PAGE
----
Akron/Family | review | Nick Hennies

a refreshingly refined and considered effort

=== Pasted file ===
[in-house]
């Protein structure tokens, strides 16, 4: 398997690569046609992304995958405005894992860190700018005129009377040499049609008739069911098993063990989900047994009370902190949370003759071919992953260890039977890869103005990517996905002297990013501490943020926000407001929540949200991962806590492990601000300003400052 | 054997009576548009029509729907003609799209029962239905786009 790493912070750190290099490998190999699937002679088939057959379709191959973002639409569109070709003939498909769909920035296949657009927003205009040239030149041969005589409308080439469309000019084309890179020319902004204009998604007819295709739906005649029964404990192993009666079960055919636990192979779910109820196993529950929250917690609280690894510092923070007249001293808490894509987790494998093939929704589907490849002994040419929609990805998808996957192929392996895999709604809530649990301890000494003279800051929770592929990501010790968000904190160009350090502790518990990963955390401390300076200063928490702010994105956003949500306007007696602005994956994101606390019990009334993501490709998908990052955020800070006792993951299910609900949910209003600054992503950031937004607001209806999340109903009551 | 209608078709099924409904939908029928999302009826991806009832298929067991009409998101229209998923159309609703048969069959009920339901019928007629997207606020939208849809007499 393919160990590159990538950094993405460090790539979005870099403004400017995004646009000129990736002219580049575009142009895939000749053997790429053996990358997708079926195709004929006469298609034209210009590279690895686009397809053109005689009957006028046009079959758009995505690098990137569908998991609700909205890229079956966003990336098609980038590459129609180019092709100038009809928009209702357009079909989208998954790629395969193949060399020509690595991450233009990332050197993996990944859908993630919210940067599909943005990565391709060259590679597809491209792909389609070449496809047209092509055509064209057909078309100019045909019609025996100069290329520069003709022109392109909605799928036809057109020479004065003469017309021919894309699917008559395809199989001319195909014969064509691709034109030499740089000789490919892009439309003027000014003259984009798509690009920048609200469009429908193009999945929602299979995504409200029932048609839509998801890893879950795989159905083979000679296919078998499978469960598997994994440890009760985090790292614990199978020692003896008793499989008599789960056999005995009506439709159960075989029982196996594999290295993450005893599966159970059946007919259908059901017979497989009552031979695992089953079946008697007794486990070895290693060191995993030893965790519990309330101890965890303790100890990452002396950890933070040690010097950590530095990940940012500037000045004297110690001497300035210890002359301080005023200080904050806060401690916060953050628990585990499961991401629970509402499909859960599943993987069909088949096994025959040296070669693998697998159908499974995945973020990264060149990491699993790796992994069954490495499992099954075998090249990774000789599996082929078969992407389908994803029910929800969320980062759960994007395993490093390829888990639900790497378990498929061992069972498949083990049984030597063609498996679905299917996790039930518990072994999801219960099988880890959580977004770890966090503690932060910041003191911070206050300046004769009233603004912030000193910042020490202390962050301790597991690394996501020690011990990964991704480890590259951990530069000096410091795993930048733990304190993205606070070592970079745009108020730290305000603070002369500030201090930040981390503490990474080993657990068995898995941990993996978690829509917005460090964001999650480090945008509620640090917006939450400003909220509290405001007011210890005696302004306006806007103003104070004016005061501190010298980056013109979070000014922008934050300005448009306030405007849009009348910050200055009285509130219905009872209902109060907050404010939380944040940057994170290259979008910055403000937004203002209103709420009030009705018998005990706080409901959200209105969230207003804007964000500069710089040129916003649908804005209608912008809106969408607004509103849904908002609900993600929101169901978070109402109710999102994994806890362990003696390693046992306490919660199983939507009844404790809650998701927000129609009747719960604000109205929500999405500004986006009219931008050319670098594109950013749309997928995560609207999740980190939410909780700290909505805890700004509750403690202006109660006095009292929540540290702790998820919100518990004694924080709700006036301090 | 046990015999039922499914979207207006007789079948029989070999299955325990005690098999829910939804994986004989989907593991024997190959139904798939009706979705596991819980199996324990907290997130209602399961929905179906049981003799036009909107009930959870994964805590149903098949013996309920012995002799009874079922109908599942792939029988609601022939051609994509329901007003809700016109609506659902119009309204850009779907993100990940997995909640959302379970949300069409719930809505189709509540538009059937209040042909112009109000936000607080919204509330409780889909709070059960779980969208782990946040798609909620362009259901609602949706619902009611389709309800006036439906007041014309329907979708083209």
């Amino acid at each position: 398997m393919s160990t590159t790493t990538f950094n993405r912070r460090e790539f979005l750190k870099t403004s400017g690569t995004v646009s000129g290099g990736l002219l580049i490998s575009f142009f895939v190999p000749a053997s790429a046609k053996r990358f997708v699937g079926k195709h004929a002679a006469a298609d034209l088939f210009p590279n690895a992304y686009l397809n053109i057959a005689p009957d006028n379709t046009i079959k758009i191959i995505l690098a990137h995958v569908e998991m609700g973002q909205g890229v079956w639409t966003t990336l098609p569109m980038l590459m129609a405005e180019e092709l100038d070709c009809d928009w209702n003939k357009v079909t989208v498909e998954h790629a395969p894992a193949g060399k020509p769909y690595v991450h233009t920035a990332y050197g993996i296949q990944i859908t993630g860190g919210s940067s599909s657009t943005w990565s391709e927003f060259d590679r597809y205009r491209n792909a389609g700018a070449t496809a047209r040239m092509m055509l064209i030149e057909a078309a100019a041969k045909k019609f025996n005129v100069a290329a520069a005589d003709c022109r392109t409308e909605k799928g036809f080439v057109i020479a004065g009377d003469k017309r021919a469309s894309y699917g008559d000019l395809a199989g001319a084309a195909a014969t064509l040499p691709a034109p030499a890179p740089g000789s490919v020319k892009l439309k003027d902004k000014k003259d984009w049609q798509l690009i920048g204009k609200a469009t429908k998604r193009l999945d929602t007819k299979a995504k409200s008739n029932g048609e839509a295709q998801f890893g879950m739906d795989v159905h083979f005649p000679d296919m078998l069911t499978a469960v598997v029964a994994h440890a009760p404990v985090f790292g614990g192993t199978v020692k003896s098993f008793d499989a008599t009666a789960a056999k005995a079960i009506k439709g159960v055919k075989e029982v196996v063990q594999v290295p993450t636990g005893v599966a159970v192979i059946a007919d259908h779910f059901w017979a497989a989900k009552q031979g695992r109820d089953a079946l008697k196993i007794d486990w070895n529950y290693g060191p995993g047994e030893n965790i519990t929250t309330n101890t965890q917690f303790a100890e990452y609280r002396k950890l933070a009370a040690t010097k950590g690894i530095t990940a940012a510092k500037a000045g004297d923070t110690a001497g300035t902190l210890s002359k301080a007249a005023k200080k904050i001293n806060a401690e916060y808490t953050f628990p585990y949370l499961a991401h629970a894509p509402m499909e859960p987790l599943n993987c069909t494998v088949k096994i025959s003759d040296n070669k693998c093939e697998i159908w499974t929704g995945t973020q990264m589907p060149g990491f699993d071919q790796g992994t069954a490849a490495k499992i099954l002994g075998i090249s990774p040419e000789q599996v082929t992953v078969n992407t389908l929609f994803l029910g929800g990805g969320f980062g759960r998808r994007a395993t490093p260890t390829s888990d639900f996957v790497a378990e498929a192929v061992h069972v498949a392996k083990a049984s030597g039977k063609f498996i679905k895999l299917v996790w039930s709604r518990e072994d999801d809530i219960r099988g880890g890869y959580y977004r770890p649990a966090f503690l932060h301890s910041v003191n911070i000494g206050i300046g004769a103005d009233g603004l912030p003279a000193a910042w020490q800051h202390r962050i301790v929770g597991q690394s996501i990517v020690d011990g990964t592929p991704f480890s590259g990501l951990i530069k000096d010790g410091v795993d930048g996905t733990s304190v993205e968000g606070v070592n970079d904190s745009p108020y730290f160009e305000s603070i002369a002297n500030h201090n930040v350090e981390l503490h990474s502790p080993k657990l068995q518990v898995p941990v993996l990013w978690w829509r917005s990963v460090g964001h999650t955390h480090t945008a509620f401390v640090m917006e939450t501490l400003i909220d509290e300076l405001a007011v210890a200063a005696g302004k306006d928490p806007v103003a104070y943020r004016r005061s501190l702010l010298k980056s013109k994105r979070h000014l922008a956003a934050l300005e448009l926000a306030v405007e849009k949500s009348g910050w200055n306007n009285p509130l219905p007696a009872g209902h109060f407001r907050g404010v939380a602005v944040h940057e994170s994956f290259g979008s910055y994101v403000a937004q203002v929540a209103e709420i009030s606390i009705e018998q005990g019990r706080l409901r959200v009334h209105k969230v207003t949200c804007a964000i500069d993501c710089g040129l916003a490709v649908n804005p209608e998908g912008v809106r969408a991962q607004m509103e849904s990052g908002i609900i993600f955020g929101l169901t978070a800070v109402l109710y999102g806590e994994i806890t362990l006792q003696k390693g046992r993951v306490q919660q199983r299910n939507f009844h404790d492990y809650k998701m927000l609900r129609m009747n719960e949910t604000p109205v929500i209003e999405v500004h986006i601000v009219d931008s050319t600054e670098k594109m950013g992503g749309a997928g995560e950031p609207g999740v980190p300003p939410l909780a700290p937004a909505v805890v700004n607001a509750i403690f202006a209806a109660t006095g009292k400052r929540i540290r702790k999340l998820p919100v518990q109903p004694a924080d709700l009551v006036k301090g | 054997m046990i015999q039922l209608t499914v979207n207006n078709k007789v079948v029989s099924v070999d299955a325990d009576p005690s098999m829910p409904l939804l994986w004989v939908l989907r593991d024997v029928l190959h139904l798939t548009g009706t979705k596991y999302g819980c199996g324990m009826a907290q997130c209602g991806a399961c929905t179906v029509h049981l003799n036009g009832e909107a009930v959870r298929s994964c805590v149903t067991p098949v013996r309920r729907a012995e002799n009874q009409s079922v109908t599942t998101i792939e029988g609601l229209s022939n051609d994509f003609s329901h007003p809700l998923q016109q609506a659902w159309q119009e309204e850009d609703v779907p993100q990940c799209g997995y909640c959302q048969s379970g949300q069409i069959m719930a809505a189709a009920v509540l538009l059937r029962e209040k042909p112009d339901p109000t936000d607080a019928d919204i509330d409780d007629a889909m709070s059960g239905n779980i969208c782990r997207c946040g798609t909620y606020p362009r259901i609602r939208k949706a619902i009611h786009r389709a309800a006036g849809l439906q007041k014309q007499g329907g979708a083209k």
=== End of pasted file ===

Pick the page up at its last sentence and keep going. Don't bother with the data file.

Whenever a musical style really catches on with the public for the first time it always takes about six months for a huge crop of second generation imitators to spring up all over the country, turning a potentially valuable musical idea into a fad. The current “free folk” (for lack of a better term) movement is no different. So, it’s unfortunate that Akron/Family, a band that is musically and aesthetically independent from the genre, would release their debut amid a hazy cloud of bearded, barefoot singer-songwriters. Yes, there are many elements of Akron/Family’s music that could be construed as ‘free’ or ‘folk’, but the ingenuity present on this album places the focus firmly on the composition of songs rather than any extra-musical traits often associated with a genre as idiosyncratic as this one. Reportedly culled from endless home recorded demos, Akron/Family’s debut is a refreshingly refined and considered effort. No doubt the result of the band having lived together for a long period of time obsessively writing and recording music, this is an album full of gorgeous climaxes, unique arrangements, and a surprising number of unidentifiable sounds. They are true craftsman, ably utilizing a seemingly endless array of instruments and sound sources without a hint of excess or decadence. Even the presence of experimental improv duo nmperign (Bhob Rainey – soprano saxophone and Greg Kelley -trumpet), which on the surface seems like a somewhat tenuous inclusion, sounds completely natural and integrated into the music. The pacing and song structures are unusual, often proceeding in a linear, progressive fashion and keeping the listener engaged rather than simply repeating something we have already heard. This works to great effect, exemplified no better than in the outstanding “Running, Returning” where the form, tempo, and dynamic is constantly changing and going in unexpected directions. Not surprisingly, the most forgettable moments on the album stray the most from this formula with mostly flat sounding songs like “I’ll Be on the Water” and “Sorrow Boy”. At their best – with songs like “Running, Returning”, “Shoes”, and “Italy” – Akron/Family achieve the transcendence for which so many folk groups strive but rarely succeed. Though slightly overstaying their welcome with these twelve tracks, Akron/Family is certain to be a household name for years to come. -